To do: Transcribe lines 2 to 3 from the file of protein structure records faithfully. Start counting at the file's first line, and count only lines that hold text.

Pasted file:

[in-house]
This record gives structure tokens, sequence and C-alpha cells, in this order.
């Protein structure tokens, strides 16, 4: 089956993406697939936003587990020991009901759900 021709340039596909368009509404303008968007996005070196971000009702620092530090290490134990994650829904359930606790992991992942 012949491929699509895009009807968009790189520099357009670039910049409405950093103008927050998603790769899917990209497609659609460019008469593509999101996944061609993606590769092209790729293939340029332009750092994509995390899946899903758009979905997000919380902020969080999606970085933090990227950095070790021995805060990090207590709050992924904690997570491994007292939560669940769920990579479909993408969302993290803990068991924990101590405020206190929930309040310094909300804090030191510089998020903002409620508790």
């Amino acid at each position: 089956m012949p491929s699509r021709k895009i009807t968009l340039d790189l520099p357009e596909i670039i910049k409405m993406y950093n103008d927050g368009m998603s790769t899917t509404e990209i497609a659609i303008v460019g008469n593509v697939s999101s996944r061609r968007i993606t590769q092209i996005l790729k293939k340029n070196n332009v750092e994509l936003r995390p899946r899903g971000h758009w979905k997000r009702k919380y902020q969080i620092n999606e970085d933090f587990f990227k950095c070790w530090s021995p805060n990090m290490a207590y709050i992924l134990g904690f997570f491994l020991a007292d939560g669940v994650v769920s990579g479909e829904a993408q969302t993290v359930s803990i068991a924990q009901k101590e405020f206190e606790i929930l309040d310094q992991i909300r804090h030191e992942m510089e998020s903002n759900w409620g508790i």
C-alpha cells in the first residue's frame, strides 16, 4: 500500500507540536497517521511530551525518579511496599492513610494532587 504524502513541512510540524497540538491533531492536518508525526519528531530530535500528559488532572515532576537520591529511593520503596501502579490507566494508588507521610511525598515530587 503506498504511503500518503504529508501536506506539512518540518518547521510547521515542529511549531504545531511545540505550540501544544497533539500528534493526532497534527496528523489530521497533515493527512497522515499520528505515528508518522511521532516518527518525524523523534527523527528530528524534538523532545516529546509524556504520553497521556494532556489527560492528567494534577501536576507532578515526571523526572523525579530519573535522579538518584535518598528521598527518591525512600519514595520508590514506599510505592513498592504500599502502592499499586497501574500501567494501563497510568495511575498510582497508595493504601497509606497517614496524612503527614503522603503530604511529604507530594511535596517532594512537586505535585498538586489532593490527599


This record gives structure tokens, sequence and C-alpha cells, in this order.
């Protein structure tokens, strides 16, 4: 089956993406697939936003587990020991009901759900 021709340039596909368009509404303008968007996005070196971000009702620092530090290490134990994650829904359930606790992991992942 012949491929699509895009009807968009790189520099357009670039910049409405950093103008927050998603790769899917990209497609659609460019008469593509999101996944061609993606590769092209790729293939340029332009750092994509995390899946899903758009979905997000919380902020969080999606970085933090990227950095070790021995805060990090207590709050992924904690997570491994007292939560669940769920990579479909993408969302993290803990068991924990101590405020206190929930309040310094909300804090030191510089998020903002409620508790």